Don't Fall Victim To Carbon Monoxide As You Close Your Windows & Turn Your Heat On

While our entry into autumn has been warm this year, cooler weather is on the way with the change of leaves, and with that we will put away our air conditioners, close our windows and turn the heat on.   With the change of seasons, from warm to cool comes a statistical increase in Carbon Monoxide (CO) Emergencies.

Carbon Monoxide, sometimes referred to as “The Invisible Killer,” is an odorless and invisible gas, undetectable by human senses, that is created when fuels … such as wood, natural gas, propane, methane, kerosene, coal, oil and gasoline … do not completely burn. Carbon Monoxide can result from a number of common household items, such as barbecue grills, water heaters, gas ovens, furnaces, clothes dryers, wood stoves and portable generators.

Every home should have Carbon Monoxide Detectors, or their smoke detectors should be combination Smoke Detectors and Carbon Monoxide Detector. While it is the law that each home in Connecticut have a Carbon Monoxide detectors, that doesn’t mean that each house or apartment has one … it is up to you to ensure your house is protected, you are protected, your family is protected.

CO Alarms should be installed in a central location outside each bedroom, and on the entry level of a home.  If possible, each alarm should be linked, so if one sounds, they all sound. 

Once installed, just like a smoke detector, each alarm should be tested each month. It takes five minutes or less and can save your life.


If your CO alarm sounds, immediately leave your home for fresh air.  As winter is coming you may choose to relocate to yourself and your family to your car so you may stay warm, that is OK. If you relocate to your car make sure your car is not in your garage. If your car is in your garage, park it outside, in your driveway or the street.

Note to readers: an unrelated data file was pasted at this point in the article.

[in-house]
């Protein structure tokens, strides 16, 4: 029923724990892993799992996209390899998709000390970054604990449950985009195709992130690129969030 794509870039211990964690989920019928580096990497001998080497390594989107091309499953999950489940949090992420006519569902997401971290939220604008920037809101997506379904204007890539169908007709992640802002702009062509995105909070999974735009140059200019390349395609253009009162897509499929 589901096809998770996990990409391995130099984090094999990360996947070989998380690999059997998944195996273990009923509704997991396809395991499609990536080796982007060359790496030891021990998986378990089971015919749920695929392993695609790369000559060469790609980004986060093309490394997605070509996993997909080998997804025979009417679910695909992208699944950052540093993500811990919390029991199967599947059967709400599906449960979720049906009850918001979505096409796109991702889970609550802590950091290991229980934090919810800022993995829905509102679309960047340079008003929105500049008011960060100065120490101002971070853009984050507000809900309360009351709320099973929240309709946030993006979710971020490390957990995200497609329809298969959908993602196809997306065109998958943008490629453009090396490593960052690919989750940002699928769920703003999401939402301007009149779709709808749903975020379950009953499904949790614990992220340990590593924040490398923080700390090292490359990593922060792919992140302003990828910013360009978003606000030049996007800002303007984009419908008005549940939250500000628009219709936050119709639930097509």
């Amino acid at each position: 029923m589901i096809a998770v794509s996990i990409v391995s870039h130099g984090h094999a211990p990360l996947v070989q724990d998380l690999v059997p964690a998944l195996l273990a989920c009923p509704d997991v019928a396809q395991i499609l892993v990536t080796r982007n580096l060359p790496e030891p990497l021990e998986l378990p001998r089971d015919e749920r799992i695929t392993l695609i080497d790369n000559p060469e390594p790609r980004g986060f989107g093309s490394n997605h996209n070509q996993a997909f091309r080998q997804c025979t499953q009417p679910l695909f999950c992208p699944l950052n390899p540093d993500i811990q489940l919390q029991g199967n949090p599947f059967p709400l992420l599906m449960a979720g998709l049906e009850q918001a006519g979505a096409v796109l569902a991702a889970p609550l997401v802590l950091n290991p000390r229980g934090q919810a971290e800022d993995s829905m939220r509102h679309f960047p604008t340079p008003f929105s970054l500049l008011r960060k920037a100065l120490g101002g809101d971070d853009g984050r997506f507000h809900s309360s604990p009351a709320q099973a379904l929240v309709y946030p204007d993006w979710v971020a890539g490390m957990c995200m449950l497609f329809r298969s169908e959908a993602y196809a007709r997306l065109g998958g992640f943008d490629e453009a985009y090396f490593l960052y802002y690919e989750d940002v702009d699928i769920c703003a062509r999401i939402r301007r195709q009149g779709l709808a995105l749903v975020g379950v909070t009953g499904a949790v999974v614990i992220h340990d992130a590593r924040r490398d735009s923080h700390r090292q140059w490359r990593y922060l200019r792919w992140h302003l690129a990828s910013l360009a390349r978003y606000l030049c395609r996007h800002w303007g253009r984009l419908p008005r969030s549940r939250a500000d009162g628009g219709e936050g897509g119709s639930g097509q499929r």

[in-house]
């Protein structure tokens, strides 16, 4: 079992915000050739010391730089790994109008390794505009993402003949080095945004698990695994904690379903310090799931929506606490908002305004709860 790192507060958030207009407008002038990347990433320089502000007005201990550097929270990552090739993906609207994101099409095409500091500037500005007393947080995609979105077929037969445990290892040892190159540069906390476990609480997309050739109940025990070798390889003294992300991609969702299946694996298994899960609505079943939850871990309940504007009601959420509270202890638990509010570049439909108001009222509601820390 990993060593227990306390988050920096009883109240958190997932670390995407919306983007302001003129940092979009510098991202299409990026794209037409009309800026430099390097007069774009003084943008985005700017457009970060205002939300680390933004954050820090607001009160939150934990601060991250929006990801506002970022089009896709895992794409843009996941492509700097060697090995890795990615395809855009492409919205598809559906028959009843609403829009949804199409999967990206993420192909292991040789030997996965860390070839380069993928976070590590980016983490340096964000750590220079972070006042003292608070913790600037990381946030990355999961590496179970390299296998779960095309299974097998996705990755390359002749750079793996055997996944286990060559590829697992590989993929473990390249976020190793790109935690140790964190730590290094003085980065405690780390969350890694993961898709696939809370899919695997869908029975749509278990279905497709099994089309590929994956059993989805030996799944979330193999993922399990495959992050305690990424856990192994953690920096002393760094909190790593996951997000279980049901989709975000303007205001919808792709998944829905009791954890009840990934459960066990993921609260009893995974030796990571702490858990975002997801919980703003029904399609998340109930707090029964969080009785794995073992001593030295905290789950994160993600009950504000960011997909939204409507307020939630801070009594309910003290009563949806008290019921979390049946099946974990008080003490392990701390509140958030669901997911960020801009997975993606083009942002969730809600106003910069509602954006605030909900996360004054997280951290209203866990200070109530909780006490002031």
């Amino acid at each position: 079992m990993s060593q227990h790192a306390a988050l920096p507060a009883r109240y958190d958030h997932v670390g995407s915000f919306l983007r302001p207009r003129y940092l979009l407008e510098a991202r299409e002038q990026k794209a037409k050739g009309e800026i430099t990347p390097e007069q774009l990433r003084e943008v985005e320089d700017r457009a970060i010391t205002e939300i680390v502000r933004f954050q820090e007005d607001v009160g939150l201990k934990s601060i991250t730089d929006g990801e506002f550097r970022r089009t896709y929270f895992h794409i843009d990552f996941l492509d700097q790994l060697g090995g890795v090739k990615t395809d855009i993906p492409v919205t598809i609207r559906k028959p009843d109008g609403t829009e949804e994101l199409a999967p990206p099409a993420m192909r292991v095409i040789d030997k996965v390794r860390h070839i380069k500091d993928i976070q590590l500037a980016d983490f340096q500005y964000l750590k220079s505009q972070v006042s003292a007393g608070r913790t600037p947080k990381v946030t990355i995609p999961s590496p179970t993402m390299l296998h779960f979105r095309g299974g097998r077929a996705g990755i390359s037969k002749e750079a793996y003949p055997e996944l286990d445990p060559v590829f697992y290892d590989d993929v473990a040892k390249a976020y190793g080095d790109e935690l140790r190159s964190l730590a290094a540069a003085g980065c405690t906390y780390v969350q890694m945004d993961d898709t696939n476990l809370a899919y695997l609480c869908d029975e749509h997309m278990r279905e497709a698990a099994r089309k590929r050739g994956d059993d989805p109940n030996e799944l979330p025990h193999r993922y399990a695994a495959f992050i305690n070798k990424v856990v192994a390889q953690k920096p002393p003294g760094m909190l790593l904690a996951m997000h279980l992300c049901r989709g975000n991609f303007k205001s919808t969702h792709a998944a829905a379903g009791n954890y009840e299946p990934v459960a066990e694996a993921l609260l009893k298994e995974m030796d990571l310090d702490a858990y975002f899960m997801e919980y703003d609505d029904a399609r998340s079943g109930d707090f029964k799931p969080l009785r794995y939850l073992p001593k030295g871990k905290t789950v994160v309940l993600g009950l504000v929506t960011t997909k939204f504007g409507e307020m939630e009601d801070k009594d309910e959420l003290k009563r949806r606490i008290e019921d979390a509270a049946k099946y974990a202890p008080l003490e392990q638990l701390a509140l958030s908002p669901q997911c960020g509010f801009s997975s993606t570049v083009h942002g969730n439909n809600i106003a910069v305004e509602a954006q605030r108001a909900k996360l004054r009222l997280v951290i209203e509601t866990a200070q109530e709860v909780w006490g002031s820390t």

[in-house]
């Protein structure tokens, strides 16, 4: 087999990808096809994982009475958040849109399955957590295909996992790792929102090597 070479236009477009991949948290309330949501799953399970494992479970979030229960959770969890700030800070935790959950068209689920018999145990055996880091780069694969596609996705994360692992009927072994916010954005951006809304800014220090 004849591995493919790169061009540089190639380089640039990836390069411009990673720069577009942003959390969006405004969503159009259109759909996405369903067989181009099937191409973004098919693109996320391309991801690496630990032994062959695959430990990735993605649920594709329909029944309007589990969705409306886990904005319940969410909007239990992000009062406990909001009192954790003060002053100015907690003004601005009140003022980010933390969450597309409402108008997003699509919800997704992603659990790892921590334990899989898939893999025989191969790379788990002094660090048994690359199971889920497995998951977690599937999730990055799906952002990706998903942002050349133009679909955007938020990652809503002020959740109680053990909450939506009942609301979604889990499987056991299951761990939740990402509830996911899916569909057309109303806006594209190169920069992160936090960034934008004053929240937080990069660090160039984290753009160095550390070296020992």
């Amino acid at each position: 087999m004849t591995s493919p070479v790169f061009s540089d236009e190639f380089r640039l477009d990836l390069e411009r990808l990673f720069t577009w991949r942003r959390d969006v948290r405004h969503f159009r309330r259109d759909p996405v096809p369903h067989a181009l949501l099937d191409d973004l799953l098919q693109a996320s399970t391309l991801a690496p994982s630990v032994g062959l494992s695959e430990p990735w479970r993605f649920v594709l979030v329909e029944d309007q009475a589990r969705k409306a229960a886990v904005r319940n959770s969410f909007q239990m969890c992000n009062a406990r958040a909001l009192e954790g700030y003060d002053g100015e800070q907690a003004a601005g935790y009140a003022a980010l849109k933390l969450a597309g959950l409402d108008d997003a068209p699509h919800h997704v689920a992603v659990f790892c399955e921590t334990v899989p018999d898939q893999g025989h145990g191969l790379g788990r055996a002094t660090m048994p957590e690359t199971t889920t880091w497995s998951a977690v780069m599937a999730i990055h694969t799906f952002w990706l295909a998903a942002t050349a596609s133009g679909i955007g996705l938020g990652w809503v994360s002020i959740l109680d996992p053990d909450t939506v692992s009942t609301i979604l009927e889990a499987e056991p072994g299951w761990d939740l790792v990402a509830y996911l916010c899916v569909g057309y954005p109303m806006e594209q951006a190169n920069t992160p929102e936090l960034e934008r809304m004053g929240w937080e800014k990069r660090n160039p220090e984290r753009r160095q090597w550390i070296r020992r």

After a snowstorm, clear snow away from your dryer vent, or vents that serve your stove, furnace or fireplace. Snow can trap the CO in your home.


Symptoms of Carbon Monoxide Poisoning may include

• Headache

• Dizziness

• Drowsiness

• Shortness of Breath

• Nausea

• Fatigue


Extremely high levels of Carbon Monoxide Poisoning can be fatal within a matter of minutes.  Symptoms of severe Carbon Monoxide Poisoning include

• Vomiting

• Mental Confusion

• Loss of Consciousness

• Loss of Muscular Coordination


On average, more than 150 people die annually from Carbon Monoxide Poisoning in the United States, and Fire Departments respond to more than 80,000 CO emergencies, according to the U.S. Fire Administration. Anyone who suspects that they may be suffering from the effects Carbon Monoxide Poisoning, or if their CO Alarm is sounding, should immediately move outside, to fresh air and call 9-1-1-.